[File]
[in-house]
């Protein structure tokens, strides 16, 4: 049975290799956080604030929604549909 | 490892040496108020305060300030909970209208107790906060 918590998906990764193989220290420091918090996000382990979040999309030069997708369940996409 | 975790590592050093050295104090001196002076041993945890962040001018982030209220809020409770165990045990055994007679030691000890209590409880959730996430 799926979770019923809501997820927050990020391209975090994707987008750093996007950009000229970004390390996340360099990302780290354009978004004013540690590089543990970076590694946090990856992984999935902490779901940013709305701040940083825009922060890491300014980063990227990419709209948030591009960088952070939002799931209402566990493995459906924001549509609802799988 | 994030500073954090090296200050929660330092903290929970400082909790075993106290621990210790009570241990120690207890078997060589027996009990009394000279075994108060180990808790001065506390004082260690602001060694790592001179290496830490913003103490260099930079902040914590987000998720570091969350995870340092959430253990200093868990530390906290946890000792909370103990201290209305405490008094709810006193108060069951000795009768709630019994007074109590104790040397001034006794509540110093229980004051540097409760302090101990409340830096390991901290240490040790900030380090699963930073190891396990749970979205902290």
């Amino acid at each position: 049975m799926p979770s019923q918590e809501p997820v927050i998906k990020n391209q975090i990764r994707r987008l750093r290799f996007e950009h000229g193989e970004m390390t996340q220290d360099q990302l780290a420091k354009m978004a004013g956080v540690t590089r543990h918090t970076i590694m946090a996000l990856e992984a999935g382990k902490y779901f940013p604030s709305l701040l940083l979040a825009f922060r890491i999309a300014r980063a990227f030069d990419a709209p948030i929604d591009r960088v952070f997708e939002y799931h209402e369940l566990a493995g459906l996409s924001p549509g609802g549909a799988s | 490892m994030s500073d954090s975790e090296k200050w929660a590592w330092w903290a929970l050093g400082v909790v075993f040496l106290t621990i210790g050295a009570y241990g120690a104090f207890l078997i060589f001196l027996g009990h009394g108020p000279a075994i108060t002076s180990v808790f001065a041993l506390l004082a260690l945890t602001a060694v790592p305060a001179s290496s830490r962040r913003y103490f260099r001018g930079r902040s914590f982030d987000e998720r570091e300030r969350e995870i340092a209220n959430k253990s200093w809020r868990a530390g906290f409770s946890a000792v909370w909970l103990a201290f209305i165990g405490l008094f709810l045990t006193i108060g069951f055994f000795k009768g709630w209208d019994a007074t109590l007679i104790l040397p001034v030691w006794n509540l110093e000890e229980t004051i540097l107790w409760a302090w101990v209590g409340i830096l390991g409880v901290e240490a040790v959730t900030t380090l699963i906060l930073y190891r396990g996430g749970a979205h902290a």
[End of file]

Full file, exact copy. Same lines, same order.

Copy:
[in-house]
């Protein structure tokens, strides 16, 4: 049975290799956080604030929604549909 | 490892040496108020305060300030909970209208107790906060 918590998906990764193989220290420091918090996000382990979040999309030069997708369940996409 | 975790590592050093050295104090001196002076041993945890962040001018982030209220809020409770165990045990055994007679030691000890209590409880959730996430 799926979770019923809501997820927050990020391209975090994707987008750093996007950009000229970004390390996340360099990302780290354009978004004013540690590089543990970076590694946090990856992984999935902490779901940013709305701040940083825009922060890491300014980063990227990419709209948030591009960088952070939002799931209402566990493995459906924001549509609802799988 | 994030500073954090090296200050929660330092903290929970400082909790075993106290621990210790009570241990120690207890078997060589027996009990009394000279075994108060180990808790001065506390004082260690602001060694790592001179290496830490913003103490260099930079902040914590987000998720570091969350995870340092959430253990200093868990530390906290946890000792909370103990201290209305405490008094709810006193108060069951000795009768709630019994007074109590104790040397001034006794509540110093229980004051540097409760302090101990409340830096390991901290240490040790900030380090699963930073190891396990749970979205902290």
């Amino acid at each position: 049975m799926p979770s019923q918590e809501p997820v927050i998906k990020n391209q975090i990764r994707r987008l750093r290799f996007e950009h000229g193989e970004m390390t996340q220290d360099q990302l780290a420091k354009m978004a004013g956080v540690t590089r543990h918090t970076i590694m946090a996000l990856e992984a999935g382990k902490y779901f940013p604030s709305l701040l940083l979040a825009f922060r890491i999309a300014r980063a990227f030069d990419a709209p948030i929604d591009r960088v952070f997708e939002y799931h209402e369940l566990a493995g459906l996409s924001p549509g609802g549909a799988s | 490892m994030s500073d954090s975790e090296k200050w929660a590592w330092w903290a929970l050093g400082v909790v075993f040496l106290t621990i210790g050295a009570y241990g120690a104090f207890l078997i060589f001196l027996g009990h009394g108020p000279a075994i108060t002076s180990v808790f001065a041993l506390l004082a260690l945890t602001a060694v790592p305060a001179s290496s830490r962040r913003y103490f260099r001018g930079r902040s914590f982030d987000e998720r570091e300030r969350e995870i340092a209220n959430k253990s200093w809020r868990a530390g906290f409770s946890a000792v909370w909970l103990a201290f209305i165990g405490l008094f709810l045990t006193i108060g069951f055994f000795k009768g709630w209208d019994a007074t109590l007679i104790l040397p001034v030691w006794n509540l110093e000890e229980t004051i540097l107790w409760a302090w101990v209590g409340i830096l390991g409880v901290e240490a040790v959730t900030t380090l699963i906060l930073y190891r396990g996430g749970a979205h902290a």